We’ve done all the preparing, we’ve celebrated with family and eaten mountains of food, we’ve given and received gifts and now we are reviving after the exhaustion of the Christmas season.
I will share something with you which will help put all the above in to the context of the season of the birth of Christ.
A friend shared a little speech from a family member that was given on Thanksgiving Day. She said that God had been supremely good to her.
She commented on the lush farmland, the beautiful supportive community, the freedom she enjoyed in their country, and of course her husband and two boys.
One boy was born with a list of serious health conditions including a cleft palate, a heart defect requiring open heart surgery when just six-weeks old, and Downs Syndrome, to name a few.
She didn’t look at all those as blessings, but the lessons learned were blessings. She said the talent of the surgeons, the insight of the nursing staff were examples of people sharing their God given gifts.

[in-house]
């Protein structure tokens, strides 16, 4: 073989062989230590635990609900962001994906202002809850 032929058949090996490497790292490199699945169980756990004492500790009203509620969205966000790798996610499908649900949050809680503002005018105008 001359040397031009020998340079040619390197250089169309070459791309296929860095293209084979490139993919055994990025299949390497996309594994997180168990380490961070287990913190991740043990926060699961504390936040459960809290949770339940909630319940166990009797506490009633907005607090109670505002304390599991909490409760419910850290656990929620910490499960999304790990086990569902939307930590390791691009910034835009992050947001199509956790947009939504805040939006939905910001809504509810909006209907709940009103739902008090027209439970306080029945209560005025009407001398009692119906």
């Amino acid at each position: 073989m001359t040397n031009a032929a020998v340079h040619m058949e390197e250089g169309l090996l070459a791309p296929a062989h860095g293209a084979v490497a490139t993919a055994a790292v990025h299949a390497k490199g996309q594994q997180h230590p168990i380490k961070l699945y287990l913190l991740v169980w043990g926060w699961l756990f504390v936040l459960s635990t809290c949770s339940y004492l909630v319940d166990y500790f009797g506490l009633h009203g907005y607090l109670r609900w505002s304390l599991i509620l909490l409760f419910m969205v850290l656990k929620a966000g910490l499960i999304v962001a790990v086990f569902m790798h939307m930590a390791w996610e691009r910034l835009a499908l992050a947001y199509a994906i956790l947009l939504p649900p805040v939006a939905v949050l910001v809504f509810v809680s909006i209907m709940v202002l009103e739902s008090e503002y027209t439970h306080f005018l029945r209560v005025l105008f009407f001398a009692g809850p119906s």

Also, the love, compassion and faith of other parents she met on her countless visits to the hospital inspired her, gave her courage and strengthened her faith.
She admitted she couldn’t ever repay the kindness and help of a wonderful friend who came to her home to care her son for several years.
In time he was able to attend a day-care centre like any other child and this meant the world to his mother.
The story goes on, but this lady tells me that no matter what hand we are dealt in life, look for the good at every opportunity.
She had reasons to say that God was not kind to her and her family; yet she was able to see the hand of God in everything and everyone because she saw the good.
Her message and example give us some practical lessons for Christmas — no matter what is happening in our lives during the Christmas season, look for the good . . . the Christ Child will be everywhere.